Tuesday, September 9, 2008

Adoption Diary: Part 3

Through tears, my mom shared her story.

15, Pregnant, 1963. And the clincher, Catholic.

Divorced parents, an unheard of oddity during that era, was probably one nail in the coffin of her impending motherhood. Being Catholic, pregnant and a teen in Coquitlam during the 60's the other.

She was sent away to an Unwed Mother's Home in Vancouver in late 1962. Her friends were told that she was living with an aunt in Saskatchewan. She would write letters to the aunt, and they would be forwarded to her friends just a few kilometers down the road.

The nuns abused them. Verbally, emotionally and yes, physically. They were regularly called whores. Reminded that that no man would ever want them now. That bad girls deserved nothing. They were forced to work in a manner similar to slavery of years gone past.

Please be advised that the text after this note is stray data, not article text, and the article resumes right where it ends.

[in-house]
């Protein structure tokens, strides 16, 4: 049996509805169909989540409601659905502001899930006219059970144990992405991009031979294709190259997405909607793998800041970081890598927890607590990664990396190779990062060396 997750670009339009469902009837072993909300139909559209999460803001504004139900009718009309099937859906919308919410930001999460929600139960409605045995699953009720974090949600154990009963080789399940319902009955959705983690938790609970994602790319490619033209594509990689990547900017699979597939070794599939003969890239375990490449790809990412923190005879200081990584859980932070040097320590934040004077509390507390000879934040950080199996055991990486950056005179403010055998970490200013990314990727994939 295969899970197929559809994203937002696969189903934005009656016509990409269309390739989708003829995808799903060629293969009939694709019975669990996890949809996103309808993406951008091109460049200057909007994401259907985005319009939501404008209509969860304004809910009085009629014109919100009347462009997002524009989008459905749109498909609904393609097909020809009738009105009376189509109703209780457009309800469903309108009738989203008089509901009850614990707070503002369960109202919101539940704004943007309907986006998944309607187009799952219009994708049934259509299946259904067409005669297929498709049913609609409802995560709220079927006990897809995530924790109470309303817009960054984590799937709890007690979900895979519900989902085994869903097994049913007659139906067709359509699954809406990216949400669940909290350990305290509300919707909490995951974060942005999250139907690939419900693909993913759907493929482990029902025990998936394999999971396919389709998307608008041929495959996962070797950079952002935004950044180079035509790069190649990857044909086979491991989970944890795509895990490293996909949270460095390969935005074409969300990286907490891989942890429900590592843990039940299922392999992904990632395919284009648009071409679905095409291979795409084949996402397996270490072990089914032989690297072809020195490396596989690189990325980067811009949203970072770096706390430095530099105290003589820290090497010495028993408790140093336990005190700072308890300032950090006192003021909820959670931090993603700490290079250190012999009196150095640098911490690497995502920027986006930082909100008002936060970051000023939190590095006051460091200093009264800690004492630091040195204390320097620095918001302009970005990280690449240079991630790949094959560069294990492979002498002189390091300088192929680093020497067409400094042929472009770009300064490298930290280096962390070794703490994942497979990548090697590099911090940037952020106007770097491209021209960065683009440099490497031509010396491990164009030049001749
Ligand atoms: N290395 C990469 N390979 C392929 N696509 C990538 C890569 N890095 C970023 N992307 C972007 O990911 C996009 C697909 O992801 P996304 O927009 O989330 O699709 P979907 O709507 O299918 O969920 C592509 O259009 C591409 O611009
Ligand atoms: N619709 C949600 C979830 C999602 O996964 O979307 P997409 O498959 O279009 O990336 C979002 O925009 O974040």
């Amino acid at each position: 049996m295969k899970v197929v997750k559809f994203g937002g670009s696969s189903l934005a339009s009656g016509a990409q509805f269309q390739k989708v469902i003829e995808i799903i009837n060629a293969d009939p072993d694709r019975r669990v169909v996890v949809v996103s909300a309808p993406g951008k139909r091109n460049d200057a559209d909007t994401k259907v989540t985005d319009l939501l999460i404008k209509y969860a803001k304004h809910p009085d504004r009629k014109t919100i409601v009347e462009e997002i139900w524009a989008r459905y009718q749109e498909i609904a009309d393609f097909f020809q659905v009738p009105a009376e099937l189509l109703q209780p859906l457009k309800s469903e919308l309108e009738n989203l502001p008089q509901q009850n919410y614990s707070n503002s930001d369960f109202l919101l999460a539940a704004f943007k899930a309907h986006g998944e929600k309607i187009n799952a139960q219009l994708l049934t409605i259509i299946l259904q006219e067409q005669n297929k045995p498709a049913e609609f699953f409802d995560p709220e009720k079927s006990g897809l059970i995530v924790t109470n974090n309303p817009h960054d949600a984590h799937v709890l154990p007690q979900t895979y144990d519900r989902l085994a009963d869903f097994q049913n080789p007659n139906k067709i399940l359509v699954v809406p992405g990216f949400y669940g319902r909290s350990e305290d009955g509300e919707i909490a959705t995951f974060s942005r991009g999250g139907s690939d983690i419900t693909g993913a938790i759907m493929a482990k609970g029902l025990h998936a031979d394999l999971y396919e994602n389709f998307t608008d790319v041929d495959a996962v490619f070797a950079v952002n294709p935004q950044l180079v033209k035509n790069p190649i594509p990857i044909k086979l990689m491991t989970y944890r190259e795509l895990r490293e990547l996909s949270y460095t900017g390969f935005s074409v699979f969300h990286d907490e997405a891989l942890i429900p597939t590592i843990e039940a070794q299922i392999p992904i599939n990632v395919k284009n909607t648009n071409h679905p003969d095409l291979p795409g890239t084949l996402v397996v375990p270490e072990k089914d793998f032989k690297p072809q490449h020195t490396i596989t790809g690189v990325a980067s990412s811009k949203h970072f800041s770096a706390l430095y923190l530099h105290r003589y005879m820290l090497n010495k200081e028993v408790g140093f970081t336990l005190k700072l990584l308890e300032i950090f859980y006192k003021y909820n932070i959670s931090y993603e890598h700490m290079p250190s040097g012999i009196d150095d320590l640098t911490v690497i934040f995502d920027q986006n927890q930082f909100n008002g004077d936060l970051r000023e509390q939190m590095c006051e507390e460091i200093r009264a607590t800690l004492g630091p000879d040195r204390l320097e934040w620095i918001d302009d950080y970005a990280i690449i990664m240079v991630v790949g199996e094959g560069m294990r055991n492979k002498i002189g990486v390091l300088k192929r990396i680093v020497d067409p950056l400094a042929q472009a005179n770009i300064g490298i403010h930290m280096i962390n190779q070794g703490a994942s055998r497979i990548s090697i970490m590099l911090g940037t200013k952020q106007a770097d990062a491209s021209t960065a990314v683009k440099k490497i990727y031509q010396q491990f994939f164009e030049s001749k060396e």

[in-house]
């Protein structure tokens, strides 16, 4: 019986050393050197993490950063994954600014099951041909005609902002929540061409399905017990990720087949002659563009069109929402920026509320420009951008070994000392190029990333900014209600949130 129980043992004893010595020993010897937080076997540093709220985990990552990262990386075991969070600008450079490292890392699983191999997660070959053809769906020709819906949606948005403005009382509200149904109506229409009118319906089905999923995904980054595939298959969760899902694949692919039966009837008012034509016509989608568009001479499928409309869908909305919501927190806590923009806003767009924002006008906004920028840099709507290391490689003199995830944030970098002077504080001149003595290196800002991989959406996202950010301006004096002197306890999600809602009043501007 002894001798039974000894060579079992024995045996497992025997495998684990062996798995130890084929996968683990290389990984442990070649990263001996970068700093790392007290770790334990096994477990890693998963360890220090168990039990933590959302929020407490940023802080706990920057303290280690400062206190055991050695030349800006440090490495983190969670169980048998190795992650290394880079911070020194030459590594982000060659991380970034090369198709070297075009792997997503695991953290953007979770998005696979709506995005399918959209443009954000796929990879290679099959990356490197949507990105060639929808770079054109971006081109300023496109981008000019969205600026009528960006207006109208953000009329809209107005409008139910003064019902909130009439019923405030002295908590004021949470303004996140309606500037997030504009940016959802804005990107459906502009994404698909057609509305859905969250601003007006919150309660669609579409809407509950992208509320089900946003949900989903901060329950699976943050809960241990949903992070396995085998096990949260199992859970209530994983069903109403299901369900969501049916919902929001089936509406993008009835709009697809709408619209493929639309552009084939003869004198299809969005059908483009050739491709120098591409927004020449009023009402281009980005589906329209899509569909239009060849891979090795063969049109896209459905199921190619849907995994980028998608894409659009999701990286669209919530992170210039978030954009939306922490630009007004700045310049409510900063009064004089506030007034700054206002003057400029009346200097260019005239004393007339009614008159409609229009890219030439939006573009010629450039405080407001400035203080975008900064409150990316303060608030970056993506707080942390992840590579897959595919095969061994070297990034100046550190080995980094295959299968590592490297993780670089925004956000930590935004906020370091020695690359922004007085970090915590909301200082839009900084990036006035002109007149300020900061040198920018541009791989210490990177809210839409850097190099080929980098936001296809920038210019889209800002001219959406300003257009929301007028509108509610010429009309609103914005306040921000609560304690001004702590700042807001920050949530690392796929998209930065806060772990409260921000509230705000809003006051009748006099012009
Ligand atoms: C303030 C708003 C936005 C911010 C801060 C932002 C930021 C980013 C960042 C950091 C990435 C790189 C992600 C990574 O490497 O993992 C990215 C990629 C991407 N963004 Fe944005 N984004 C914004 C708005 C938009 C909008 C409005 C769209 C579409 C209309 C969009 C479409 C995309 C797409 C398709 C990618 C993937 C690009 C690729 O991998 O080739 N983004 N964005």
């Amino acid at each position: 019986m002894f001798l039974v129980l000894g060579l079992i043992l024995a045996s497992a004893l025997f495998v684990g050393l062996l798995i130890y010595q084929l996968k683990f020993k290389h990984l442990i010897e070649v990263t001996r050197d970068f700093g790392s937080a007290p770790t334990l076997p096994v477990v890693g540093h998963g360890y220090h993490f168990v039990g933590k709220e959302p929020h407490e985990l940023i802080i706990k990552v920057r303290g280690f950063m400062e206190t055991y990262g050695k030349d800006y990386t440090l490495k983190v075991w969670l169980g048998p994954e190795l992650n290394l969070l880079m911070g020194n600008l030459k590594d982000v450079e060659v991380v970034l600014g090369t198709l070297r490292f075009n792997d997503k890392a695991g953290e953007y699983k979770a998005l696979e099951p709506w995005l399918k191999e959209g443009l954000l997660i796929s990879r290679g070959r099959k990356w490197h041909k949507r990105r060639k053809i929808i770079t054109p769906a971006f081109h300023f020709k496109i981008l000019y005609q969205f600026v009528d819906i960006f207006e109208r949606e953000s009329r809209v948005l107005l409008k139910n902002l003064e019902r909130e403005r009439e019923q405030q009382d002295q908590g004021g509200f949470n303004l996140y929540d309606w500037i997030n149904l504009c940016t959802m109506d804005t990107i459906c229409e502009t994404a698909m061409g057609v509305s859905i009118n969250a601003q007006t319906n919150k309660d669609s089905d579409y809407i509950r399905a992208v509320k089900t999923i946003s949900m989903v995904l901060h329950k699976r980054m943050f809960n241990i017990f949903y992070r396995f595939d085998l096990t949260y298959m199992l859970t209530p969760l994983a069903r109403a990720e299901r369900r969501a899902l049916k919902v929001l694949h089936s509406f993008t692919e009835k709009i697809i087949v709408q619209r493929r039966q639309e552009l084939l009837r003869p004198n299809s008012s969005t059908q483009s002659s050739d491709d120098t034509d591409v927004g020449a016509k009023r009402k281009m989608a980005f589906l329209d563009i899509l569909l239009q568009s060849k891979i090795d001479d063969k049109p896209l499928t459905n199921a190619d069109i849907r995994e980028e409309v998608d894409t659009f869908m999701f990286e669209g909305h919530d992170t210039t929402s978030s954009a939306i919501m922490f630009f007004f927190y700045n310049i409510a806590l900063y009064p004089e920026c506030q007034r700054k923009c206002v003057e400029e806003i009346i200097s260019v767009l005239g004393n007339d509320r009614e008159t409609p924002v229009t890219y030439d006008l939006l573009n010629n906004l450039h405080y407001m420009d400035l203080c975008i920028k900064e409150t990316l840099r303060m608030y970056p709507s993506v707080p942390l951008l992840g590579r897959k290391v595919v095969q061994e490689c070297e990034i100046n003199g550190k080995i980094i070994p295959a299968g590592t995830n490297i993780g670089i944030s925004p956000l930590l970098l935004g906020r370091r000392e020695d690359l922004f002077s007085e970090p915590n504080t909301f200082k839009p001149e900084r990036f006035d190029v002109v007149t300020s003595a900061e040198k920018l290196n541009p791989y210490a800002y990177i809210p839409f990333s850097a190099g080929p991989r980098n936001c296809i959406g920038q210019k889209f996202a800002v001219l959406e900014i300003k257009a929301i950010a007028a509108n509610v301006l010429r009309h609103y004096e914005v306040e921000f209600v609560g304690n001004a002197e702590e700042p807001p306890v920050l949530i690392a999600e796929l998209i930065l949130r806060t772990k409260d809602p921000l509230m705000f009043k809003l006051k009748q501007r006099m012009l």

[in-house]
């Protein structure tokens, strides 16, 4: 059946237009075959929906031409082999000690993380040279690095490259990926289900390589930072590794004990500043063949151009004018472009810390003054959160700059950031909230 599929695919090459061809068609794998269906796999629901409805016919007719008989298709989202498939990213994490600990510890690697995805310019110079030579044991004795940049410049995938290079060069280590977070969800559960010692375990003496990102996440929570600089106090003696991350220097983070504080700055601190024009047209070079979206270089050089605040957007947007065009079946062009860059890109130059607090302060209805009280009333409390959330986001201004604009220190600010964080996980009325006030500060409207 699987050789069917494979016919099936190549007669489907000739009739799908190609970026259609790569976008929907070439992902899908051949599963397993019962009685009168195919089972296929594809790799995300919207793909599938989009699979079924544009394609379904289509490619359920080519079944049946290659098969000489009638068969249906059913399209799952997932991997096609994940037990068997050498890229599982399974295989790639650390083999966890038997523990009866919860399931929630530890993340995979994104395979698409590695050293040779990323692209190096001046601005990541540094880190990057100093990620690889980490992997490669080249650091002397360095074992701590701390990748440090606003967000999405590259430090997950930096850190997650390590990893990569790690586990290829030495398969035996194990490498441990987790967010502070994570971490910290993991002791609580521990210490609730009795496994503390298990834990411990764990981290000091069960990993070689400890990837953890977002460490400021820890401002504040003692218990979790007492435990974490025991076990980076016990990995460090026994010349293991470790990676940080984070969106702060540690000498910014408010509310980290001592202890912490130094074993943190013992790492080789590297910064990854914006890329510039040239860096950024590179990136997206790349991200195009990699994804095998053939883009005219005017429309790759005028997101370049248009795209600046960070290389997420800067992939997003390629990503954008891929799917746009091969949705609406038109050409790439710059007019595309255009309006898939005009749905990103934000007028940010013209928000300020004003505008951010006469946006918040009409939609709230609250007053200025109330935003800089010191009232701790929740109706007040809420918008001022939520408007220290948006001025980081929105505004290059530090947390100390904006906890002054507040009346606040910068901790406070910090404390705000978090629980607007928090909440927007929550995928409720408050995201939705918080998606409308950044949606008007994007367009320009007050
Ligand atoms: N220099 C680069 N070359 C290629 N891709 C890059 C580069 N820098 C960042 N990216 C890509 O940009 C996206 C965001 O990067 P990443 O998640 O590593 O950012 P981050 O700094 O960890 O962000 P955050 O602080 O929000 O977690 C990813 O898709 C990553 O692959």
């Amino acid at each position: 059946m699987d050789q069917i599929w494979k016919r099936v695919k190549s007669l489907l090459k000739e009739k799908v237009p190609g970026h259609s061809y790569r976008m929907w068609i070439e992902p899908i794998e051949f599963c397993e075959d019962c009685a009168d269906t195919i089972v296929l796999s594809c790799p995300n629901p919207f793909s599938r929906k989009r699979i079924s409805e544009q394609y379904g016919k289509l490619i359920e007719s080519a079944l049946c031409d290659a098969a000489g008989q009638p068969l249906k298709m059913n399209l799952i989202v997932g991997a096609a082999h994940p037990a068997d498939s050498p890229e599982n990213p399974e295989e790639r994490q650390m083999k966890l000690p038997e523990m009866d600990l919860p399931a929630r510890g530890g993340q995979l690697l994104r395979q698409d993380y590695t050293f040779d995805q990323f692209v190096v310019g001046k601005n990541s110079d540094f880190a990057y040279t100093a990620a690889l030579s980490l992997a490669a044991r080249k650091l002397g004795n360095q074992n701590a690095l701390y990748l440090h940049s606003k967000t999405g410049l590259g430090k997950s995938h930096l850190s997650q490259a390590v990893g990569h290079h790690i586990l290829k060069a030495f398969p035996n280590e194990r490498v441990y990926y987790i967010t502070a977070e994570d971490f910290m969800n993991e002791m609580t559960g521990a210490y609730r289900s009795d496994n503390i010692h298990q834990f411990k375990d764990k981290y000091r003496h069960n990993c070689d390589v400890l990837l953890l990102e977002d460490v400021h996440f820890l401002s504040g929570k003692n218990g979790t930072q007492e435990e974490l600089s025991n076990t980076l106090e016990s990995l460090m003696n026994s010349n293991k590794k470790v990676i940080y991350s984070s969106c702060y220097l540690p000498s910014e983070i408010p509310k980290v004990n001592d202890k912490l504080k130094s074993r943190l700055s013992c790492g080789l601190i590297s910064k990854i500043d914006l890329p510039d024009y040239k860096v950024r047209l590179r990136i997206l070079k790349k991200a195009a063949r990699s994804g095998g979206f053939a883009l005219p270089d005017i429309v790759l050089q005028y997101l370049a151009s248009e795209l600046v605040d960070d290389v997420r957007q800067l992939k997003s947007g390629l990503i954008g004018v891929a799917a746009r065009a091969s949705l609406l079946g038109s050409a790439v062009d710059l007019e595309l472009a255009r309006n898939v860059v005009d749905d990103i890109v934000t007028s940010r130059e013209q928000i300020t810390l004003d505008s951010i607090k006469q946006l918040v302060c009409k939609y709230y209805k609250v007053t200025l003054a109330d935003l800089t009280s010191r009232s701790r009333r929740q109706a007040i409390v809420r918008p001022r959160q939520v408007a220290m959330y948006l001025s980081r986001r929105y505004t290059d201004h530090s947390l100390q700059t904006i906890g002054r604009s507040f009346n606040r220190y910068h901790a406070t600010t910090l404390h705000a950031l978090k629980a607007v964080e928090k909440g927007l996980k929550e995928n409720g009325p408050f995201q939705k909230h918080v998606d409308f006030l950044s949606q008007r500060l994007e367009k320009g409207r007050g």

My mother was violently ill with all her pregnancies, and this first one was the worst. Hospitalized, but segregated from the other pregnant women lest her tainted ways affect the other more deserving, married mothers.

She ran away from the hell that was then was dragged back sobbing and begging by the one relative that she thought would save her, and care for her. Her hope was gone.

The priest was consulted and decreed that the baby would be placed for adoption. There was no choice. No asking. No counselling.

There was no option for a teen mother at this time, during this era. Social stigma was enormous.

There was no welfare available for unmarried 15 year olds. An abusive father, an emotionally fragmented mother, an extended family that was more concerned with appearances around church circles than with the safety of their young niece.

The back street abortion that the baby's father wanted her to have was both illegal and unsafe, and against everything that my mother had been taught was right.

She cried as she shared and tried to make us understand what life was like back then for her. I couldn't comprehend.

I was OLDER than she had been when she had my sister and my biggest concern in life was what was for lunch.

She began to share what happened to her when her baby, her daughter, my sister was born.

1 comment:

Lala's world said...

ahhhhhhhh don't stop there!